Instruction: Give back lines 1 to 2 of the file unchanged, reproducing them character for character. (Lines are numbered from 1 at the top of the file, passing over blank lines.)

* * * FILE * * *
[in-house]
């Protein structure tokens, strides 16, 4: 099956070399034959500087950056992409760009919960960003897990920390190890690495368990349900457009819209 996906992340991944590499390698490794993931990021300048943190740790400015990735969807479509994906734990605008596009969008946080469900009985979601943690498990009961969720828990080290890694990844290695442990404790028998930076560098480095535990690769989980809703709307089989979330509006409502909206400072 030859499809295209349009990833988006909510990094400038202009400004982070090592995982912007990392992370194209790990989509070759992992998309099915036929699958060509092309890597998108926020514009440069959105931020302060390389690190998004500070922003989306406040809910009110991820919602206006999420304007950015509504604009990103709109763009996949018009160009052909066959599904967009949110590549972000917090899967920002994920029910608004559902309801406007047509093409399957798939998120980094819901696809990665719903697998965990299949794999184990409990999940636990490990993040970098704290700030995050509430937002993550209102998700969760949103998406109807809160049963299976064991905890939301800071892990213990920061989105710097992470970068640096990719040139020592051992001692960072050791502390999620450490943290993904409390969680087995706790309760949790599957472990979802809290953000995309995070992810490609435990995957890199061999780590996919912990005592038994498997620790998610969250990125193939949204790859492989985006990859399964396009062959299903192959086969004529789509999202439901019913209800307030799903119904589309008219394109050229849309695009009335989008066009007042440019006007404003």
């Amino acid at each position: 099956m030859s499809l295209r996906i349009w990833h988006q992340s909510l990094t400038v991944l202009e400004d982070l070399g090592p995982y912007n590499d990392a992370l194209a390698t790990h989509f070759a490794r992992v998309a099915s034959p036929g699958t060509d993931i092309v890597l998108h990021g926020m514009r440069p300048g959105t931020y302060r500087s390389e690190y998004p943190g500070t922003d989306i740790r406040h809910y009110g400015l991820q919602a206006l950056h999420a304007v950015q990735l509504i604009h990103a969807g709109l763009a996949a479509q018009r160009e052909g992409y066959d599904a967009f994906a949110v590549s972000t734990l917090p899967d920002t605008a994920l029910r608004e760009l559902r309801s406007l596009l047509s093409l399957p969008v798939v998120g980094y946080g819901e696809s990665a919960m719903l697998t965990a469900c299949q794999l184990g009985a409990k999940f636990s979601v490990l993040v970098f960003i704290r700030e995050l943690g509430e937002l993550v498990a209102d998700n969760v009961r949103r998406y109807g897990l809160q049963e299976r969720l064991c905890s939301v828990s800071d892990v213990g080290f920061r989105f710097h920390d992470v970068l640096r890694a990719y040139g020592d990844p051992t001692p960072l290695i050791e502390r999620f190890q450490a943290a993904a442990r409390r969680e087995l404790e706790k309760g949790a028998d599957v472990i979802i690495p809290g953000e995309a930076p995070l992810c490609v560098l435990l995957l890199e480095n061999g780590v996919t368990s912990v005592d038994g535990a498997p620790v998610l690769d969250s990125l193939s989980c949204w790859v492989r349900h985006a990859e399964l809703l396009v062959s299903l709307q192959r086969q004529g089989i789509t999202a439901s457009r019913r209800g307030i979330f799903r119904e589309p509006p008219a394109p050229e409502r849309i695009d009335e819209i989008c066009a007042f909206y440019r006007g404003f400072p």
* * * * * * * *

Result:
[in-house]
């Protein structure tokens, strides 16, 4: 099956070399034959500087950056992409760009919960960003897990920390190890690495368990349900457009819209 996906992340991944590499390698490794993931990021300048943190740790400015990735969807479509994906734990605008596009969008946080469900009985979601943690498990009961969720828990080290890694990844290695442990404790028998930076560098480095535990690769989980809703709307089989979330509006409502909206400072 030859499809295209349009990833988006909510990094400038202009400004982070090592995982912007990392992370194209790990989509070759992992998309099915036929699958060509092309890597998108926020514009440069959105931020302060390389690190998004500070922003989306406040809910009110991820919602206006999420304007950015509504604009990103709109763009996949018009160009052909066959599904967009949110590549972000917090899967920002994920029910608004559902309801406007047509093409399957798939998120980094819901696809990665719903697998965990299949794999184990409990999940636990490990993040970098704290700030995050509430937002993550209102998700969760949103998406109807809160049963299976064991905890939301800071892990213990920061989105710097992470970068640096990719040139020592051992001692960072050791502390999620450490943290993904409390969680087995706790309760949790599957472990979802809290953000995309995070992810490609435990995957890199061999780590996919912990005592038994498997620790998610969250990125193939949204790859492989985006990859399964396009062959299903192959086969004529789509999202439901019913209800307030799903119904589309008219394109050229849309695009009335989008066009007042440019006007404003």